What Are The Statues Of Limitations When Filing An Employment Claim?

In New Jersey, there are statutes of limitations for actions against your employer. If you miss these deadlines, you will be barred from recovering monetary damages for your losses. It is important for you to understand the statute of limitations for employment claims in New Jersey so that you can work to enforce your legal rights. The attorneys at Swartz Swidler may help to make sure that your claims are filed in time.

The relevant statute of limitations will depend on the type of claim that you have against your employer.

Discrimination and retaliation statute of limitations in New Jersey

The statue of limitations in New Jersey for retaliation or discrimination claims under the New Jersey Law Against Discrimination is two years from the date that the incident occurred. For example, if you complained about discrimination and your employer reacted by firing you, the date that you were terminated is the date on which the statute of limitations begins to run.

Hostile work environment statute of limitations in New Jersey

Harassment claims involving hostile work environments are treated differently because they involve ongoing actions that rise to a certain level of abuse. In New Jersey, courts use a continuing violation doctrine in order to determine when these claims will be time-barred. You will then have two years from the date that the final harassing action happens to file your lawsuit.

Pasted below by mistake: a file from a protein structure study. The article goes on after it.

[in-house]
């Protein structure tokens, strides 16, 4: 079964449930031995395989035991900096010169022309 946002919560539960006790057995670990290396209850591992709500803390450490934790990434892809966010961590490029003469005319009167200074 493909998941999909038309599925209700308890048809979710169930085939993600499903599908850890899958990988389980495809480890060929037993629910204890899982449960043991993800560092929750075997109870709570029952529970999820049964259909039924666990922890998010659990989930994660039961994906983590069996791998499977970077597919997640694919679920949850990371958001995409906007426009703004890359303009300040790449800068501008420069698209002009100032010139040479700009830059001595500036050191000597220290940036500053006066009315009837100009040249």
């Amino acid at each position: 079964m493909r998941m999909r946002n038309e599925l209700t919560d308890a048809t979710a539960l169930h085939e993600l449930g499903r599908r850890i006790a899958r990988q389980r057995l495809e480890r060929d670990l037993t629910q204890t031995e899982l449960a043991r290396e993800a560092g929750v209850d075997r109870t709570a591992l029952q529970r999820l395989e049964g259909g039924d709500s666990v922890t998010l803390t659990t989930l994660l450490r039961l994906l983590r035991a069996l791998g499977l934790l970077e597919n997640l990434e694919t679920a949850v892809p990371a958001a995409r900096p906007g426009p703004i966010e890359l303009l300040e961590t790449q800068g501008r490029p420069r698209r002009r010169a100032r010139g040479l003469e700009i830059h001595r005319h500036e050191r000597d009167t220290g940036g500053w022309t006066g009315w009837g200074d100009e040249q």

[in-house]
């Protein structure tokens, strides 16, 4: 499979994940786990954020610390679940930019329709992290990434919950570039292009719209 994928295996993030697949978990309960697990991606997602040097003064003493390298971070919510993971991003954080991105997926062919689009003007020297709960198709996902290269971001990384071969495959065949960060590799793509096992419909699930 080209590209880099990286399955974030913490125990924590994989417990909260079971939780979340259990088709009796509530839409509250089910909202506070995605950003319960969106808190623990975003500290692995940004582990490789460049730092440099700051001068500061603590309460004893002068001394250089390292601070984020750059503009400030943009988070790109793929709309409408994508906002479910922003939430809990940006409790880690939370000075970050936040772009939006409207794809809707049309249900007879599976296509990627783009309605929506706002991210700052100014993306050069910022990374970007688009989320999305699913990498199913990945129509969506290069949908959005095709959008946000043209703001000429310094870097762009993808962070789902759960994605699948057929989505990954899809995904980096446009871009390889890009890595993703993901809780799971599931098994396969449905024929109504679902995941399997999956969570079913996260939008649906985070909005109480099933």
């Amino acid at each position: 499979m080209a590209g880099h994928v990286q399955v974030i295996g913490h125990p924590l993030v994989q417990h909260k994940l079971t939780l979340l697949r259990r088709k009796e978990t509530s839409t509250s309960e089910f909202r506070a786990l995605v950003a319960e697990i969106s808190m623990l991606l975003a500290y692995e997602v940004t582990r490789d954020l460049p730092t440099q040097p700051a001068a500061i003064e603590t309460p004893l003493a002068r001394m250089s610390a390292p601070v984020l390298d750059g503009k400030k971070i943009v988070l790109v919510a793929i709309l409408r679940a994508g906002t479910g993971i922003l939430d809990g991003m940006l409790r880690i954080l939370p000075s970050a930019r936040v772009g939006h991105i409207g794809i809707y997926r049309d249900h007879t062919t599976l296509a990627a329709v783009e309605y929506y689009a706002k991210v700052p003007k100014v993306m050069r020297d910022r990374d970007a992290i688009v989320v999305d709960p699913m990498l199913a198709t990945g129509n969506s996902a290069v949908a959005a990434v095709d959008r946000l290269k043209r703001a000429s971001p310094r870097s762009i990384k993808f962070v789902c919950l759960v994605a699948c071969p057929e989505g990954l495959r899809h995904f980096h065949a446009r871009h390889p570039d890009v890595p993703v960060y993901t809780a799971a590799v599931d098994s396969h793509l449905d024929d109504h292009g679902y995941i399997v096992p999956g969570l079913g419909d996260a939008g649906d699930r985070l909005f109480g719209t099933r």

The Conscientious Employee Protection Act

If you are a whistleblower, you will have one year to file your retaliation claim under the Conscientious Employee Protection Act in New Jersey. It begins to run from the date of the retaliatory job action that forms the basis of your claim.

Family and Medical Leave Act and New Jersey Family Leave Act Claims

Under both the state and federal laws, you will have two years from the last date on which your employer violated the FMLA or the FLA to file your lawsuit.

Wage and hour claims

The Fair Labor Standards Act provides a two-year statute of limitations for wage and hour claims. In exceptional cases involving willful violations by the employer, the statute of limitations is extended to three years. New Jersey also provides for a two-year statute of limitations for wage and hour claims. Other types of claims have a six-year limitations period.

It is important to file wage and hour claims early. If you wait too long, the period of time for which you can recover back wages will be reduced.

Breach of union contract claims

Under Section 301 of the National Labor Management Relations Act, you may file a complaint against your union or your employer for breaching your union contract and the union’s breach of its duty of fair representation. In most cases, this involves situations in which workers believe that they were unfairly terminated and the union failed to pursue it either arbitrarily or with bad intent. the statute of limitations for these types of claims is only six months.

Contact Swartz Swidler today

If you believe that you have a valid claim against your employer, it is important for you to speak to an experienced employment lawyer as soon as possible. Contact Swartz Swidler to schedule your consultation.